This talk is based on part of my book manuscript in progress, Constructing Imperial Spaces: Habsburg Cartography in the Age of Enlightenment. I investigate the activity of astronomers from Vienna, Milan and Brussels who impacted mapmaking and other geographic projects in the Habsburg lands during the eighteenth century. On one hand, the activity of these scientists in the Habsburg realm was subordinated to the dynasty’s political and economic priorities. The desire of the Viennese rulers to map their dominions relied not only on the expertise of military officers, but also on the work of scientists, such as Joseph Liesganig (1719-1799) and Roger Boscovich (1711-1787). On the other hand, astronomers, many of them part of the Jesuit order, connected imperial observatories with the wider world and contributed to the development of astronomy and geography on a global scale. In the second half of the eighteenth century, sites of knowledge, such as the Viennese Observatories, the Brera Observatory and the Academy of Sciences in Brussels became active nodes in scientific networks that encouraged the circulation of personnel, artifacts and information. For example, the efforts of the Brera astronomers to transform their observatory into an established center of knowledge motivated these scientists to prepare a map of Lombardy. The astronomers’ correspondence networks and Barnaba Oriani’s trip to London in 1786 ensured the acquisition of first-class geodetic instruments and conveyed to Lombardy information about similar European projects, thus engaging this Habsburg province into a transimperial scientific conversation.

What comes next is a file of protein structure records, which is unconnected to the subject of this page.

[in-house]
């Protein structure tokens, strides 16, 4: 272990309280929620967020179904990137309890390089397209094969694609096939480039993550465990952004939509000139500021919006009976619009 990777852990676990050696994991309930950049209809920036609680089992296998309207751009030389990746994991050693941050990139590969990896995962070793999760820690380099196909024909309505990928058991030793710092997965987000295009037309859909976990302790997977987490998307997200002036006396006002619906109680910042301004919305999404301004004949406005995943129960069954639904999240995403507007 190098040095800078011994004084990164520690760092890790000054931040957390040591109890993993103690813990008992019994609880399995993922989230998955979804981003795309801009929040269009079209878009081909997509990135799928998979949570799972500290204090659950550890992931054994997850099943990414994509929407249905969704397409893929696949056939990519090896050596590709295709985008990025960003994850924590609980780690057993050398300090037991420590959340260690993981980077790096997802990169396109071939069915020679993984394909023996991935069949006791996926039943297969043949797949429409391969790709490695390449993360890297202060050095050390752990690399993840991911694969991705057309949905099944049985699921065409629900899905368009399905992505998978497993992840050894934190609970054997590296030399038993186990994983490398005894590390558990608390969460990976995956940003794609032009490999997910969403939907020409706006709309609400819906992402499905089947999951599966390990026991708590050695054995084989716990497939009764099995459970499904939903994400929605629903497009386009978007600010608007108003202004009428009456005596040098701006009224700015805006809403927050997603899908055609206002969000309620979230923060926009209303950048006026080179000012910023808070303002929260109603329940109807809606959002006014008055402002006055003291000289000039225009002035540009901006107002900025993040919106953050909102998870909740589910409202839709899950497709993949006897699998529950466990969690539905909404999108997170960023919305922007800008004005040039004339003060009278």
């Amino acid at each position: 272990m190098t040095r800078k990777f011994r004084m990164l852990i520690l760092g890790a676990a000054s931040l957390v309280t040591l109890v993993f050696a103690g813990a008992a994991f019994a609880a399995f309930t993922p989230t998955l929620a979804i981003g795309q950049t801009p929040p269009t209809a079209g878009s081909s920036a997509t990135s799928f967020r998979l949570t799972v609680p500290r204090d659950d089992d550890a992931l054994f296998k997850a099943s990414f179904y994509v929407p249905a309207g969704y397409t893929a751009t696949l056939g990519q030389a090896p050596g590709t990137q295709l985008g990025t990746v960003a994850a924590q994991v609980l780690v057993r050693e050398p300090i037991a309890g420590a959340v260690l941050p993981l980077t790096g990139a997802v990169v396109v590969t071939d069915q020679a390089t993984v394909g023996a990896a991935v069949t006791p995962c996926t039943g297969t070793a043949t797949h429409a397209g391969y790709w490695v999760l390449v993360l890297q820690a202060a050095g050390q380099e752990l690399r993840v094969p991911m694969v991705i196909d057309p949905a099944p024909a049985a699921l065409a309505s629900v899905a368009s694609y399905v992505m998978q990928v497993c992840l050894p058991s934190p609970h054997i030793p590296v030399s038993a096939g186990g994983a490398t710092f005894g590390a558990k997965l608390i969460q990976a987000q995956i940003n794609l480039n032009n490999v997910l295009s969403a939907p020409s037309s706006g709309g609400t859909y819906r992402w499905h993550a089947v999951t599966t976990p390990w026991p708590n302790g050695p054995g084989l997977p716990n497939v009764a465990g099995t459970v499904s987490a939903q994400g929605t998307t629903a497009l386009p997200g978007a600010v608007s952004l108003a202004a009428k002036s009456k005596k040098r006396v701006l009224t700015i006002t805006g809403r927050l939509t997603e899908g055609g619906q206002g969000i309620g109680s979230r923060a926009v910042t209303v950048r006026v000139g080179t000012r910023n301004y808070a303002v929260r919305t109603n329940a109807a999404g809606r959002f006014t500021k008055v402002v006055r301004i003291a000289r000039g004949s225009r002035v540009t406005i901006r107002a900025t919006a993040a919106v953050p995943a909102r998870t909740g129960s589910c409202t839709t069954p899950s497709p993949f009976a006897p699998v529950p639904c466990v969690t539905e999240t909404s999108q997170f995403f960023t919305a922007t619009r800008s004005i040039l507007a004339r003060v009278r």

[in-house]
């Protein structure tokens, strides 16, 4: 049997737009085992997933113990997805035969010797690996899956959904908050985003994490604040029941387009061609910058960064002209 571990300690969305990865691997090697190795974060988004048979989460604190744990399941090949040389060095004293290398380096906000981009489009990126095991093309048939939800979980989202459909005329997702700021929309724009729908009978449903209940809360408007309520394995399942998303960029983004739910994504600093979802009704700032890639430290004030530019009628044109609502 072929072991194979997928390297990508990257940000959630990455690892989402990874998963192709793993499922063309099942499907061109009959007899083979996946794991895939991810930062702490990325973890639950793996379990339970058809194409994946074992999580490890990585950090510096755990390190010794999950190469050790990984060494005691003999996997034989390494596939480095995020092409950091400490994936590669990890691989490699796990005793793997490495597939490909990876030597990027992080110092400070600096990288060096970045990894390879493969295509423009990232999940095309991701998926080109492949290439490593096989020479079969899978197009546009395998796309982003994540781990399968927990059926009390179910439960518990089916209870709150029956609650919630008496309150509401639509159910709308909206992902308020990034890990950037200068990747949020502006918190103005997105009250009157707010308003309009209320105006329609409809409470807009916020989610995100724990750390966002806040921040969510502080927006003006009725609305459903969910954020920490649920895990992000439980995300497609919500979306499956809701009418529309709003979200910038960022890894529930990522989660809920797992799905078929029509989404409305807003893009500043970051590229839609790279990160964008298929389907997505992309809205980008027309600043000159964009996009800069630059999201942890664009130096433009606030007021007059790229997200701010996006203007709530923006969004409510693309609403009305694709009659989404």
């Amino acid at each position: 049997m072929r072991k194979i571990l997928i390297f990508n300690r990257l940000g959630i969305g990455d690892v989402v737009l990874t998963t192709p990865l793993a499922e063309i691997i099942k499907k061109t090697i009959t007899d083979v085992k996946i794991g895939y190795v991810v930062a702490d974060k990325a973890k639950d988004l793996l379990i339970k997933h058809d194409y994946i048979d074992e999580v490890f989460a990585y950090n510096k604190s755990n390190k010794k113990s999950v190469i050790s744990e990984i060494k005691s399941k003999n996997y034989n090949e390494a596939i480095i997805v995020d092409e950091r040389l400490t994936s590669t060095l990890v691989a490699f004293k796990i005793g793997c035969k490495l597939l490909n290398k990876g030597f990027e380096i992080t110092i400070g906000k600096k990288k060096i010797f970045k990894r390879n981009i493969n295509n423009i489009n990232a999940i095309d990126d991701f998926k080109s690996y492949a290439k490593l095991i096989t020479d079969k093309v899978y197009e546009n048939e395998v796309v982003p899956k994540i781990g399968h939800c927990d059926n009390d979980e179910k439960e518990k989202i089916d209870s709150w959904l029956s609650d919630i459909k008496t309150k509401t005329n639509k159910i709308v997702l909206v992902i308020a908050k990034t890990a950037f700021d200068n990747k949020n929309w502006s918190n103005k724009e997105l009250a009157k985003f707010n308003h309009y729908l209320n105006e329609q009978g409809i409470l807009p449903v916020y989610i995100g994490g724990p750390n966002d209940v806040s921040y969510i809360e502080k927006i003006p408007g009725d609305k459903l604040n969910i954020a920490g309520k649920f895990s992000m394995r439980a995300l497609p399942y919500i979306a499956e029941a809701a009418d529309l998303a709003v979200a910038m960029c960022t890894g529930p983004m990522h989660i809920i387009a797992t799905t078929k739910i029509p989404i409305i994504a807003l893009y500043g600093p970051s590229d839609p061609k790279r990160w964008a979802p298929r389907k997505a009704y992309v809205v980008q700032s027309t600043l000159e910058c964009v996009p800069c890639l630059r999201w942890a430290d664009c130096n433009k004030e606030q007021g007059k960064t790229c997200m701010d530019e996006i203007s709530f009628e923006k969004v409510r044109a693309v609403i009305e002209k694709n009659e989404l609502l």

Madalina Veres is a Humanities Initiative Fellow at the Central European University/Institute for Advanced Study. Her main scholarly interests include the history of the Habsburg Monarchy in a global context and the history of science in the early-modern period with a focus on cartography. She is currently working on her book manuscript entitled “Constructing Imperial Spaces: Habsburg Cartography in the Age of Enlightenment” based on her PhD dissertation defended at the University of Pittsburgh in 2015. Madalina’s work has appeared in journals, such as the Austrian History Yearbook and Itinerario, International Journal on the History of European Expansion and Global Interaction, and in collective volumes dedicated to the history of cartography.